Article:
January 21, 2019

TV Personality in Egypt Get One Yr Hard labor for Interviewing Gay Man


BBC


Mohamed al-Ghiety

 An Egyptian TV presenter has been sentenced to one year of hard labour for interviewing a gay man last year.
A court in Giza also fined Mohamed al-Ghiety 3,000 Egyptian pounds ($167; £130) for "promoting homosexuality" on his privately owned LTC TV channel.
The gay man, whose identity was hidden, had talked about life as a sex worker.
Homosexuality is not explicitly criminalised in Egypt, however, the authorities have been increasingly cracking down on the LGBT community. 
They routinely arrest people suspected of engaging in consensual homosexual conduct on charges of "debauchery", immorality or blasphemy. 
The most recent case came about after lawyer Samir Sabry, who is well known in Egypt for taking celebrities to court, filed a lawsuit against Ghiety for his interview which took place in August 2018.
The TV host, who has voiced homophobic views on a number of occasions, spoke to a gay man who expressed regret over his sexuality and described life as a prostitute. The man's face had been blurred to conceal his identity.
Egypt's top media body, the Supreme Council for Media Regulation, immediately took the channel off air for two weeks, citing "professional violations". 
The prosecuting lawyer, Mr Sabry, accused the TV host of revealing there to be financial gains of "practising homosexuality", state-owned al-Ahram newspaper reports.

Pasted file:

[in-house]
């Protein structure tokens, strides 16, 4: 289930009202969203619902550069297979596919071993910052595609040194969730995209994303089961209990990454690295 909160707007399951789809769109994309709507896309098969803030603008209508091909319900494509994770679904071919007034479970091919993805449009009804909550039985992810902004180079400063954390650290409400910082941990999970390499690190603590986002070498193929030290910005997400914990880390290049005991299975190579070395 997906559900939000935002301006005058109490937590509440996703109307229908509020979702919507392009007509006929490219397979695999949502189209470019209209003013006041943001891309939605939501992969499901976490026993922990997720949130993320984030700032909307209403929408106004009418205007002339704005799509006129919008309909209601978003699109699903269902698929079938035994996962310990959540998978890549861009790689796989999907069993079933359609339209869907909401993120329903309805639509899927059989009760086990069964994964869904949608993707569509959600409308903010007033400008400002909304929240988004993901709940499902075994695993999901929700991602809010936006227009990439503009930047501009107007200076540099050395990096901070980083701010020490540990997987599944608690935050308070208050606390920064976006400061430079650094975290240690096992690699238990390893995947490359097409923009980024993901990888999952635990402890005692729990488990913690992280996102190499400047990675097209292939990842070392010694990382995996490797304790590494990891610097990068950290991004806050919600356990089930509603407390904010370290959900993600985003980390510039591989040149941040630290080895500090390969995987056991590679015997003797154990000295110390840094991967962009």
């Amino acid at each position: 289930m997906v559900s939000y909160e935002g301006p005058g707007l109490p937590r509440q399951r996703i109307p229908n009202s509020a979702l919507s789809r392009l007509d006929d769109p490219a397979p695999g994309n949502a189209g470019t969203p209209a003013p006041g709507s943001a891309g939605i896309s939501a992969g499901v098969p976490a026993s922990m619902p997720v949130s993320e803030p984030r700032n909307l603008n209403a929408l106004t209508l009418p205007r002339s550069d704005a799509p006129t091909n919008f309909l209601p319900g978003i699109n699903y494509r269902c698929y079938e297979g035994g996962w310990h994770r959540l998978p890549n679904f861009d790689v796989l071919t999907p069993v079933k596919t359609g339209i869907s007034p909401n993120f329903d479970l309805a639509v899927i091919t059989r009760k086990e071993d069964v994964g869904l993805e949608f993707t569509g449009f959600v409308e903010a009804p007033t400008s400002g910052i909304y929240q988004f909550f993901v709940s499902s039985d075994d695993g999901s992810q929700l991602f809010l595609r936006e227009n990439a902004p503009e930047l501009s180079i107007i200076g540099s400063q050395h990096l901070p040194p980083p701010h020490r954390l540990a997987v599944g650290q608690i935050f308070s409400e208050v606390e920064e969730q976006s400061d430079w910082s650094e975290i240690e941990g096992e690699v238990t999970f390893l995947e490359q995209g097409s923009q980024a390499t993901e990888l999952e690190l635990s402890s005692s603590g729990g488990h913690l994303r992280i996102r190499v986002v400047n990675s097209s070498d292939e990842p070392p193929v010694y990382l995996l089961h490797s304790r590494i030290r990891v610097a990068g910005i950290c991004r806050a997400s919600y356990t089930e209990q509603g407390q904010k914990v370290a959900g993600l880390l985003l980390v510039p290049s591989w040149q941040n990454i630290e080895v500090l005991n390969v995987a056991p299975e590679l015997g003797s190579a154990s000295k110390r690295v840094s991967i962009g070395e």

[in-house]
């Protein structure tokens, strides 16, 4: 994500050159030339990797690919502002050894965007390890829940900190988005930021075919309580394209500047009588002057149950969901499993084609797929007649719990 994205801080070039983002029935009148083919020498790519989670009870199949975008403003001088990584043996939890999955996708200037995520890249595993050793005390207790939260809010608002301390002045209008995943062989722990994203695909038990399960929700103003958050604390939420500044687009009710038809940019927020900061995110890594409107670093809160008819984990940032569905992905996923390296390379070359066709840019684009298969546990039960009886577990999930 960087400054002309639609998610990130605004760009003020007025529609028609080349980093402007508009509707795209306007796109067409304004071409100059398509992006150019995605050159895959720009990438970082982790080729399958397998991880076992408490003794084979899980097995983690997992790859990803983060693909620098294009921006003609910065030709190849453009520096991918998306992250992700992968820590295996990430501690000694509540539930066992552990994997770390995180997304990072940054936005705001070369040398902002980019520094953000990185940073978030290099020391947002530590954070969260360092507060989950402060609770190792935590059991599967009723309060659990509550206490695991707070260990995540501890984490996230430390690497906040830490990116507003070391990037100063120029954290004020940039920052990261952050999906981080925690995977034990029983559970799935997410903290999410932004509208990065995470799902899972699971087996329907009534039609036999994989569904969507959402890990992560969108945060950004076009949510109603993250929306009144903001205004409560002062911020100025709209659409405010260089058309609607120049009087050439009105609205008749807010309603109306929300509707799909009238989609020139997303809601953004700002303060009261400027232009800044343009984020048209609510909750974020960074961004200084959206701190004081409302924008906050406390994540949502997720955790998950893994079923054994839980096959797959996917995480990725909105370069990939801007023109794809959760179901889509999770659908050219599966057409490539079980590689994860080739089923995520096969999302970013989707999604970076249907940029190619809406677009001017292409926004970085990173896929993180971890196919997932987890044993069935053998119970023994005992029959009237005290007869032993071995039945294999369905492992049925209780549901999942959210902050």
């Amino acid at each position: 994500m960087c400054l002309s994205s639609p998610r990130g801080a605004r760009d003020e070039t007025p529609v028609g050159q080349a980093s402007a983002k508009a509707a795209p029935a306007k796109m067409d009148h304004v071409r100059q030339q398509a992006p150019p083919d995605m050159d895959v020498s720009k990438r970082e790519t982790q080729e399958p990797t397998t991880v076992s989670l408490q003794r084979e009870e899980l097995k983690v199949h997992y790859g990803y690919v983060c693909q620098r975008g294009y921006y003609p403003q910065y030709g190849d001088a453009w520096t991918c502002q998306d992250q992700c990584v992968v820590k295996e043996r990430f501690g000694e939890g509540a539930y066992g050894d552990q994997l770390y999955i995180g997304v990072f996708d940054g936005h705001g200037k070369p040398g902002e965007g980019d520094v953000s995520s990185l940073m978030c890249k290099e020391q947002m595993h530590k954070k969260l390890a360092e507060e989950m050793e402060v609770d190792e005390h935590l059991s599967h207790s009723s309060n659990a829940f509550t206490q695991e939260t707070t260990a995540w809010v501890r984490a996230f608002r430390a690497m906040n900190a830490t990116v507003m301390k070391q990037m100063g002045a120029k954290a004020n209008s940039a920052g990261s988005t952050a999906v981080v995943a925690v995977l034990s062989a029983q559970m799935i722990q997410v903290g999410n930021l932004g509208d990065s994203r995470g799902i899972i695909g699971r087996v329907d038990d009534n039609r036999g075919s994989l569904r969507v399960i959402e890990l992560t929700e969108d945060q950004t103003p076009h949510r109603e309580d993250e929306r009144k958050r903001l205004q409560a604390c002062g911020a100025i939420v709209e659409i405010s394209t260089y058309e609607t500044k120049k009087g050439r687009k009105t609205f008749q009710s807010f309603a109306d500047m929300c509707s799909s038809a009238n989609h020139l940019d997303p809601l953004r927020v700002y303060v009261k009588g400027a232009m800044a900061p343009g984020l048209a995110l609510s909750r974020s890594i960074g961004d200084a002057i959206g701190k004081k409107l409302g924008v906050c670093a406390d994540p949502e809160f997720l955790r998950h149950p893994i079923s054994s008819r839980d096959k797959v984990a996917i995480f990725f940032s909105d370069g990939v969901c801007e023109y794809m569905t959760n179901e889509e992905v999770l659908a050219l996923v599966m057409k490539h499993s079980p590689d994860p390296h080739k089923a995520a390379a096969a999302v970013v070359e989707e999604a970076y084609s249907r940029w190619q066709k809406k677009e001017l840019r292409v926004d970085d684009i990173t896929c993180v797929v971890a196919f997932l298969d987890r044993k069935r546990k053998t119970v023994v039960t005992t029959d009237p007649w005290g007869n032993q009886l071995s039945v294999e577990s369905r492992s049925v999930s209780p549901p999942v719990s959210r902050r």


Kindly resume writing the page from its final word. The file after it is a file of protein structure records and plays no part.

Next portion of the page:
In addition to the jail term and fine, the misdemeanours court also ordered Ghiety to be put under surveillance for one year after serving his sentence, Mr Sabry said. 
The verdict could be appealed against and suspended if Ghiety paid bail of 1,000 Egyptian pounds, pending the appeal's outcome, he added. Egypt's media council banned homosexuals from appearing on any media outlet after a rainbow flag was raised at a concert in Cairo in 2017, in a rare public show of support for the LGBT community in the conservative, mainly Muslim country.
A crackdown was also launched on suspected homosexuals with dozens of people arrested, in a move decried by human rights groups.
The authorities rely on a 1961 prostitution law that criminalises "habitual debauchery" to charge people who they suspect of engaging in consensual homosexual conduct. 
Mr Sabry was also the lawyer who filed a case against Egyptian actress Rania Youssef on charges of "inciting debauchery" over a see-through outfit she wore at an awards ceremony last year. He later dropped the case after Ms Youssef apologised.
He has filed hundreds of similar cases in recent years.

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